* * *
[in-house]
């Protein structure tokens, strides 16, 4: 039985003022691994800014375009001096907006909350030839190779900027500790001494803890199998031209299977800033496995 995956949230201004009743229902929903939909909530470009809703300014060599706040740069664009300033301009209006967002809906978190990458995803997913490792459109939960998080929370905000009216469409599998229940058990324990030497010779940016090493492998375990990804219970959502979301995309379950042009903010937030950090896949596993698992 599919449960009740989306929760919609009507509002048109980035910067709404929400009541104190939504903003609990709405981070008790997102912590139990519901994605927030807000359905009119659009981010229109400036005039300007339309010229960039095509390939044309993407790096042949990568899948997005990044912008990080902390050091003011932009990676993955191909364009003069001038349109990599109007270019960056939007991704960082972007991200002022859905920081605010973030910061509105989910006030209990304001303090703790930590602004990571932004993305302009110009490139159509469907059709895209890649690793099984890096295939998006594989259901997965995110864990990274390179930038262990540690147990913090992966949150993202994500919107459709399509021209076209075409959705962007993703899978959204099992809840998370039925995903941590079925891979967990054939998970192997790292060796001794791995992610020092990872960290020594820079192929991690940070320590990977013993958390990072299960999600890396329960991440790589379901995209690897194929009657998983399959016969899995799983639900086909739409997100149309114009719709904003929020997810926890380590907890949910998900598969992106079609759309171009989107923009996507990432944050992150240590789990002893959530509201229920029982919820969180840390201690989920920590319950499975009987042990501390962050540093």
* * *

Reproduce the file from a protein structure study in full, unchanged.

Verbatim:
[in-house]
């Protein structure tokens, strides 16, 4: 039985003022691994800014375009001096907006909350030839190779900027500790001494803890199998031209299977800033496995 995956949230201004009743229902929903939909909530470009809703300014060599706040740069664009300033301009209006967002809906978190990458995803997913490792459109939960998080929370905000009216469409599998229940058990324990030497010779940016090493492998375990990804219970959502979301995309379950042009903010937030950090896949596993698992 599919449960009740989306929760919609009507509002048109980035910067709404929400009541104190939504903003609990709405981070008790997102912590139990519901994605927030807000359905009119659009981010229109400036005039300007339309010229960039095509390939044309993407790096042949990568899948997005990044912008990080902390050091003011932009990676993955191909364009003069001038349109990599109007270019960056939007991704960082972007991200002022859905920081605010973030910061509105989910006030209990304001303090703790930590602004990571932004993305302009110009490139159509469907059709895209890649690793099984890096295939998006594989259901997965995110864990990274390179930038262990540690147990913090992966949150993202994500919107459709399509021209076209075409959705962007993703899978959204099992809840998370039925995903941590079925891979967990054939998970192997790292060796001794791995992610020092990872960290020594820079192929991690940070320590990977013993958390990072299960999600890396329960991440790589379901995209690897194929009657998983399959016969899995799983639900086909739409997100149309114009719709904003929020997810926890380590907890949910998900598969992106079609759309171009989107923009996507990432944050992150240590789990002893959530509201229920029982919820969180840390201690989920920590319950499975009987042990501390962050540093």